The Guardian’s foremost education journalist twists herself in knots trying to explain why she is against private schools, and yet is sending her daughter to a private school. She takes a whole article, and many unnecessary words to explain what I can say in just three – she’s a hypocrite. She says: “I remember reading about Diane Abbott’s decision to send her son to the £10,000-a-year City of London school. She said she was a mother first and a politician second, a point that resonated strongly with me.” Precisely. She’s happy to inflict her left-wing social engineering on other people to make them conform to her ideal worldview (uniform standards, uniform people, uniform outcomes), but as soon as her own interests come in to play, she takes the conservative position.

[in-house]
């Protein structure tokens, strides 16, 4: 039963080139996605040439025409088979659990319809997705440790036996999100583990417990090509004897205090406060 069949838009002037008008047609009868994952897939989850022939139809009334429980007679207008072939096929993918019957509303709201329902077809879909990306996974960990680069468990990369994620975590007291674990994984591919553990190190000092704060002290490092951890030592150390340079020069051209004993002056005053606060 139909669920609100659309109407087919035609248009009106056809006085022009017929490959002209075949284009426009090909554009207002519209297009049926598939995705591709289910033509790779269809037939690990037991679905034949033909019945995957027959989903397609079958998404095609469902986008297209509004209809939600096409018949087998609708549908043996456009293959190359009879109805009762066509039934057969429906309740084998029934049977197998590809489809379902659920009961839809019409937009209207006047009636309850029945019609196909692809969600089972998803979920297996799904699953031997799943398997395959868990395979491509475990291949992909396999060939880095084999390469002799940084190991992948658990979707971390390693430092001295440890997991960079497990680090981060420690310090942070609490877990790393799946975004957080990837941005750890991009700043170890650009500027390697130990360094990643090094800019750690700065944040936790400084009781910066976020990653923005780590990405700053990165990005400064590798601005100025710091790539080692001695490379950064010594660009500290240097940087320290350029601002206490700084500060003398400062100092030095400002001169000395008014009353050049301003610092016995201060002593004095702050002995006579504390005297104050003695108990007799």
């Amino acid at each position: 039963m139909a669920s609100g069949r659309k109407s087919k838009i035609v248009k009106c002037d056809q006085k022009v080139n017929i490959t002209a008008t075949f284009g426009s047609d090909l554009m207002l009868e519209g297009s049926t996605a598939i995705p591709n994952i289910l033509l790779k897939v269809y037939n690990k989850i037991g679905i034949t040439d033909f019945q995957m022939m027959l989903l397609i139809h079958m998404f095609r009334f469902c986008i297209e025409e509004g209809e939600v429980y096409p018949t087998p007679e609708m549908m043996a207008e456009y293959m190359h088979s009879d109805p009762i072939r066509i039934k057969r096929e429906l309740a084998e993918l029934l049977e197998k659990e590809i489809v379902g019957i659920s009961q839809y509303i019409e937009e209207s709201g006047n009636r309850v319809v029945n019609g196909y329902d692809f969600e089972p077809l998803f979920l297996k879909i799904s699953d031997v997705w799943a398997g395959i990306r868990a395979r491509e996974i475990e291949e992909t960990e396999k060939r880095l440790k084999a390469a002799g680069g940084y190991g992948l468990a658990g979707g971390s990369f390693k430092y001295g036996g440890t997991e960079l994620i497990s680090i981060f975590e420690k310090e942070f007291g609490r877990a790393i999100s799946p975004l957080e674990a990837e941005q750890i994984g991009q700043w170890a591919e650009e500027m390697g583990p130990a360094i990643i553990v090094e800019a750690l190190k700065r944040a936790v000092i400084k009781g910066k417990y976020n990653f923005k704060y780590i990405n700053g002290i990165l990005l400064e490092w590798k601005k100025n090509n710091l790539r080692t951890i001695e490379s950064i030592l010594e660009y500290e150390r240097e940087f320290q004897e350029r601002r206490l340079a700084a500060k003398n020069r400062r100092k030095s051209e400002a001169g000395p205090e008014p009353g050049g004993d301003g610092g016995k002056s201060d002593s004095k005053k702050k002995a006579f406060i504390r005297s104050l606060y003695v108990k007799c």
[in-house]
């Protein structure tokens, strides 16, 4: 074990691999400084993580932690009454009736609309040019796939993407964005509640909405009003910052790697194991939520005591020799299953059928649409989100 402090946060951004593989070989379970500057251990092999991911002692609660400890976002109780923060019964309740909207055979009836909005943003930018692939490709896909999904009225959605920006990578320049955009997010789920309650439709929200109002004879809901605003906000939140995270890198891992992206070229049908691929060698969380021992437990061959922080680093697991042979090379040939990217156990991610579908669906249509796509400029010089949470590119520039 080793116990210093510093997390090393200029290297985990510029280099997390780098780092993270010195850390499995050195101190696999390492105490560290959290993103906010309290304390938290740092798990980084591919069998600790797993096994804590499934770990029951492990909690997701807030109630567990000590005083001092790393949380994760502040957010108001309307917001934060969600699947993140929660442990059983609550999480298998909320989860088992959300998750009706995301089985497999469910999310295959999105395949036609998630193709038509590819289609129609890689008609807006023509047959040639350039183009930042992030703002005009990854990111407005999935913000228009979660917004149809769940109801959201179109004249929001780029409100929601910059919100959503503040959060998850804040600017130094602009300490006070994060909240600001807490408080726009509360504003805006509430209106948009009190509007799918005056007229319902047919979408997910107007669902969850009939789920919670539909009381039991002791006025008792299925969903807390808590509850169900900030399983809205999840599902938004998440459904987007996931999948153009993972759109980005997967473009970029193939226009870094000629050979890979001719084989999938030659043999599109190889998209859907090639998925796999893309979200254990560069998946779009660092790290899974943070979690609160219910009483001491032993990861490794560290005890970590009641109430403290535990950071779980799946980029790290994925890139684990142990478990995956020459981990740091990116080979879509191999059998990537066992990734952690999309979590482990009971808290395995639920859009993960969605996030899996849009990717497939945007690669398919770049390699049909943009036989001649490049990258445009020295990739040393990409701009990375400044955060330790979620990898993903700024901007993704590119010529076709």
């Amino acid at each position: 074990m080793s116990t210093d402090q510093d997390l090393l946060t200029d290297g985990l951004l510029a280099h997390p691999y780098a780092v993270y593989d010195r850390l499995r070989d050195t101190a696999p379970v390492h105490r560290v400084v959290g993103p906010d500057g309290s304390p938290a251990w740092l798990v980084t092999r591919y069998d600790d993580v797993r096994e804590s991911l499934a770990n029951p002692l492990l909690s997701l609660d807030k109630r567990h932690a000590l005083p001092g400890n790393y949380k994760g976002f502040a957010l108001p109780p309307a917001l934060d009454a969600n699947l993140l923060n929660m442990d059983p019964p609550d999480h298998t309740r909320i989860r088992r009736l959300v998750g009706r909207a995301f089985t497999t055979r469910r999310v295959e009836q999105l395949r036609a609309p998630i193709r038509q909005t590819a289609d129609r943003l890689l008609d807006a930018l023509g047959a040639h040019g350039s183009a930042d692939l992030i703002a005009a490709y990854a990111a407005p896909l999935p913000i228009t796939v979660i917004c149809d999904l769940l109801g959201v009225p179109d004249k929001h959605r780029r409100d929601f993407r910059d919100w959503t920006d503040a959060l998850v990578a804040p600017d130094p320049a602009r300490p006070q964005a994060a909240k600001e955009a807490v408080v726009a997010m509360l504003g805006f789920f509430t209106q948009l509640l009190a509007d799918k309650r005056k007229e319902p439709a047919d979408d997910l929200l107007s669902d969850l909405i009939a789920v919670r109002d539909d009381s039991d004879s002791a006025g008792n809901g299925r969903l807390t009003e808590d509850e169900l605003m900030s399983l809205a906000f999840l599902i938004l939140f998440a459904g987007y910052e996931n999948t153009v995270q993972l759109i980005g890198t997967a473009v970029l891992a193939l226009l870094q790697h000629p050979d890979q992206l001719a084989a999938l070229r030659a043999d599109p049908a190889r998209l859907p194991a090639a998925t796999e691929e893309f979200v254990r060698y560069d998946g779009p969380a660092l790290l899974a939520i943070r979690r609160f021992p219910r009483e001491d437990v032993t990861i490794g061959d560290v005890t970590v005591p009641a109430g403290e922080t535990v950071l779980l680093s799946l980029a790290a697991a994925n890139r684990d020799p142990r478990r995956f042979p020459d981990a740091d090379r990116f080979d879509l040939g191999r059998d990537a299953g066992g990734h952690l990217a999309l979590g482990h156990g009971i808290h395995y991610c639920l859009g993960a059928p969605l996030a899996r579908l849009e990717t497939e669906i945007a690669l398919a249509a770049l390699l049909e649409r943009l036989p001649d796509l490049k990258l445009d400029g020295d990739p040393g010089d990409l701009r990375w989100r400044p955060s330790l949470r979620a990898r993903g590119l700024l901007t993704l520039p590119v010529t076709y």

AMERICAN POLITICS

Oh noes. The house of cards built by Grover Norquist has started to come crashing down as more and more elected officials repudiate his “tax pledge”. Whether you think the current tax burden in America is sustainable or not, I think most reasonable people can agree that Norquist’s pledge is overly restrictive on lawmakers, preventing them from closing unwarranted and discriminatory tax loopholes on the grounds that doing so would constitute a “tax increase”. Norquist, and his advocacy group Americans for Tax Reform, are one of several significant hurdles standing in the way of a fundamental simplification of the existing byzantine tax code. We should all cheer its demise, and hope that similar obstacles from the American left fall by the wayside too, in the name of meaningful, lasting reform.